Ulrichsberg, Austria Austria's right-wing firebrand Joerg Haider joined veterans of Adolf Hitler's army on a mountaintop Sunday and called for respect and tolerance for the generation that "lost their youth" in World War II.
Haider, former chairman of the far-right Freedom Party, received a spontaneous standing ovation from a crowd of about 2,000 aging Austrians and Germans who served in the Nazi forces.
The annual gathering has been criticized by those who see it as glossing over the horrors of the Nazi regime. Nevertheless, Haider insisted that the gathering serves to "thank those who built the peaceful Europe we enjoy today."
"Most who come here are not old Nazis or neo-Nazis," Haider said. "They are old citizens who suffered during the war and lost their youth to the war and then began to rebuild."
The Ulrichsberg gathering, held each year on the first Sunday of October, has been harshly criticized as a festival for old Nazis that serves as a feeding ground for neo-Nazis. Three years ago, the ruin of a church that serves as a monument to Nazi soldiers who died in the war was attacked and severely damaged. It has since been restored.
Whether the criticism has sunk in or the veterans have simply mellowed with age, the theme of this year's 41st gathering centered largely on democracy for all of Europe.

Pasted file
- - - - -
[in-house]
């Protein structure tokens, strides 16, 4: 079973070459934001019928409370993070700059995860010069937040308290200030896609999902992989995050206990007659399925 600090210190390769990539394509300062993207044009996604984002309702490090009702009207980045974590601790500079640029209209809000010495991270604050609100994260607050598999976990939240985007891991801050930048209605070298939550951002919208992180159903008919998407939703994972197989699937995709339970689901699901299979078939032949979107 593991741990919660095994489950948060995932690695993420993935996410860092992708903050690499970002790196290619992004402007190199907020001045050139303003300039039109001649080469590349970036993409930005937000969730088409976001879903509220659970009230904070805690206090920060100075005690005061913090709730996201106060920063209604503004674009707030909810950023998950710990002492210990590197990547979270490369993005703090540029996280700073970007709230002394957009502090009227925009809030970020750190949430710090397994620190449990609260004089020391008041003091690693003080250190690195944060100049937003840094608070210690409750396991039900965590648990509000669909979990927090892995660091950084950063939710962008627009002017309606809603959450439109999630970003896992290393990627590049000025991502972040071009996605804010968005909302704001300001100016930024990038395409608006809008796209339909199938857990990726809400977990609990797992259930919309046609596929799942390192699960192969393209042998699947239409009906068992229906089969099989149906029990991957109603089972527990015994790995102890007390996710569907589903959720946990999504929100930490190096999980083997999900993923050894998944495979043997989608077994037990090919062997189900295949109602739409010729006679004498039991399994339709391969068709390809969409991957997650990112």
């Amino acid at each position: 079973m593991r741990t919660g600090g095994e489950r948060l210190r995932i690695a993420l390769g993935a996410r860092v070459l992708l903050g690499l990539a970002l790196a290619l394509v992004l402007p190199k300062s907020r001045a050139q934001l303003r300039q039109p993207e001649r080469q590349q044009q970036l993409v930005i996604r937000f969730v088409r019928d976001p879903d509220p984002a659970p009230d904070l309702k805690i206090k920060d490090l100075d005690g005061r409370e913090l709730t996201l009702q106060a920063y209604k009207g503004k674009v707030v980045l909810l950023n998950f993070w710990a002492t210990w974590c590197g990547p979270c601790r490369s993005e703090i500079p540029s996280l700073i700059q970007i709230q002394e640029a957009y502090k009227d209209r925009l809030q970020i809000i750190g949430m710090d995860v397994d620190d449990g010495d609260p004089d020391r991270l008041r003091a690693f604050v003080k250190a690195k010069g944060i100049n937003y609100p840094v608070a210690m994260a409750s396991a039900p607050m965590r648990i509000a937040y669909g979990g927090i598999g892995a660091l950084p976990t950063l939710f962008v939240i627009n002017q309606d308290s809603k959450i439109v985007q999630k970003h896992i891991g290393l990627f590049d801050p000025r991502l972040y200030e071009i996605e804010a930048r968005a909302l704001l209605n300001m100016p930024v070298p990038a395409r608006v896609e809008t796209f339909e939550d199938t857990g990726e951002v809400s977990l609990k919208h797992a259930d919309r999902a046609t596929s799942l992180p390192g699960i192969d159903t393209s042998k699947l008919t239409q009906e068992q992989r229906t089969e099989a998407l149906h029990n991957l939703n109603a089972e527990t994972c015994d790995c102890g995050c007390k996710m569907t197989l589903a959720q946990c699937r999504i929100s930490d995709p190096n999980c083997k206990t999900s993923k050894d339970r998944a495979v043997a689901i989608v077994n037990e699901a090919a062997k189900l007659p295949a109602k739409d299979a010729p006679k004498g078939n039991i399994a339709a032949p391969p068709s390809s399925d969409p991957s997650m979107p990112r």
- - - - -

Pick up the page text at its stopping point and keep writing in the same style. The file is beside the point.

During his speech to the crowd, Haider called for compensation for slave laborers, who were forced to work on farms and in factories throughout Hitler's Third Reich. He also endorsed tolerance for ethnic minorities in Europe.
Those remarks were far different from comments he made to the veterans nine years ago when he praised Hitler's employment policy. That touched off a firestorm of criticism that forced him to resign as governor of Carinthia state.
Despite those words, many plaques on the walls of the ruined church echoed Nazi-era themes that have made this gathering controversial.
At the entrance, the old SS slogan "Die Ehre Unserer Soldaten Heisst Treue" (the honor of our soldiers is patriotism) is carved in large elaborate letters on the wall.
Haider's party joined the Austrian coalition government in February, triggering diplomatic sanctions by the 14 other European Union members. They were lifted last month after an EU commission found Austria in compliance with EU standards of democracy and human rights.